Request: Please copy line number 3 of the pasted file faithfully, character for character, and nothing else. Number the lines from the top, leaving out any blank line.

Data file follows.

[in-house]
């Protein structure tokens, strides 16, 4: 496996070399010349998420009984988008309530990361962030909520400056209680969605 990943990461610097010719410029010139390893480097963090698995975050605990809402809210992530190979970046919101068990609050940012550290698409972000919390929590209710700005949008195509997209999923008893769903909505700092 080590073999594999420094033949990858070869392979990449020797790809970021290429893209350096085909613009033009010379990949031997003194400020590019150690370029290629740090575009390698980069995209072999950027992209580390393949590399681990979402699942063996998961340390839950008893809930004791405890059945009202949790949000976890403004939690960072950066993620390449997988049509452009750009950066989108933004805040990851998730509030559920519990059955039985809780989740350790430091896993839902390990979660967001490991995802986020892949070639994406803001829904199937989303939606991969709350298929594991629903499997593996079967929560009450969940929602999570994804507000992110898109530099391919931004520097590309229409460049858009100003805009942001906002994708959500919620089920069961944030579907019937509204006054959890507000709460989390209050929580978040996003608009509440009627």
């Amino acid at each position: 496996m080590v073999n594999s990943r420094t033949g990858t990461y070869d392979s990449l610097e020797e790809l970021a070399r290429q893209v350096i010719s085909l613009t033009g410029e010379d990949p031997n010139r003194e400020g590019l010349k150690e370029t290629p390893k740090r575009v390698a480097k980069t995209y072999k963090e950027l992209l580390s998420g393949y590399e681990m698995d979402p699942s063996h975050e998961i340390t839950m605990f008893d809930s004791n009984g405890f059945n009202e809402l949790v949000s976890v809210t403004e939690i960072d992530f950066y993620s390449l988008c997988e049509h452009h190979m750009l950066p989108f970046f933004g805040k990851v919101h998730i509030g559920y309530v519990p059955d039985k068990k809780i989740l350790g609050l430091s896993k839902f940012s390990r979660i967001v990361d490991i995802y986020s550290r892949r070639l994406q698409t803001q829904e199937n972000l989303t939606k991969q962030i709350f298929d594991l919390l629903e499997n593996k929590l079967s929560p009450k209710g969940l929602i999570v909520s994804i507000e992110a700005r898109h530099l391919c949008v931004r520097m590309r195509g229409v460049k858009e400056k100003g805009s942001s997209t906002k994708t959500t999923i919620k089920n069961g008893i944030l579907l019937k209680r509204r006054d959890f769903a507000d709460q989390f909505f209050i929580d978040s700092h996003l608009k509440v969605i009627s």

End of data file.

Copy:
């Amino acid at each position: 496996m080590v073999n594999s990943r420094t033949g990858t990461y070869d392979s990449l610097e020797e790809l970021a070399r290429q893209v350096i010719s085909l613009t033009g410029e010379d990949p031997n010139r003194e400020g590019l010349k150690e370029t290629p390893k740090r575009v390698a480097k980069t995209y072999k963090e950027l992209l580390s998420g393949y590399e681990m698995d979402p699942s063996h975050e998961i340390t839950m605990f008893d809930s004791n009984g405890f059945n009202e809402l949790v949000s976890v809210t403004e939690i960072d992530f950066y993620s390449l988008c997988e049509h452009h190979m750009l950066p989108f970046f933004g805040k990851v919101h998730i509030g559920y309530v519990p059955d039985k068990k809780i989740l350790g609050l430091s896993k839902f940012s390990r979660i967001v990361d490991i995802y986020s550290r892949r070639l994406q698409t803001q829904e199937n972000l989303t939606k991969q962030i709350f298929d594991l919390l629903e499997n593996k929590l079967s929560p009450k209710g969940l929602i999570v909520s994804i507000e992110a700005r898109h530099l391919c949008v931004r520097m590309r195509g229409v460049k858009e400056k100003g805009s942001s997209t906002k994708t959500t999923i919620k089920n069961g008893i944030l579907l019937k209680r509204r006054d959890f769903a507000d709460q989390f909505f209050i929580d978040s700092h996003l608009k509440v969605i009627s």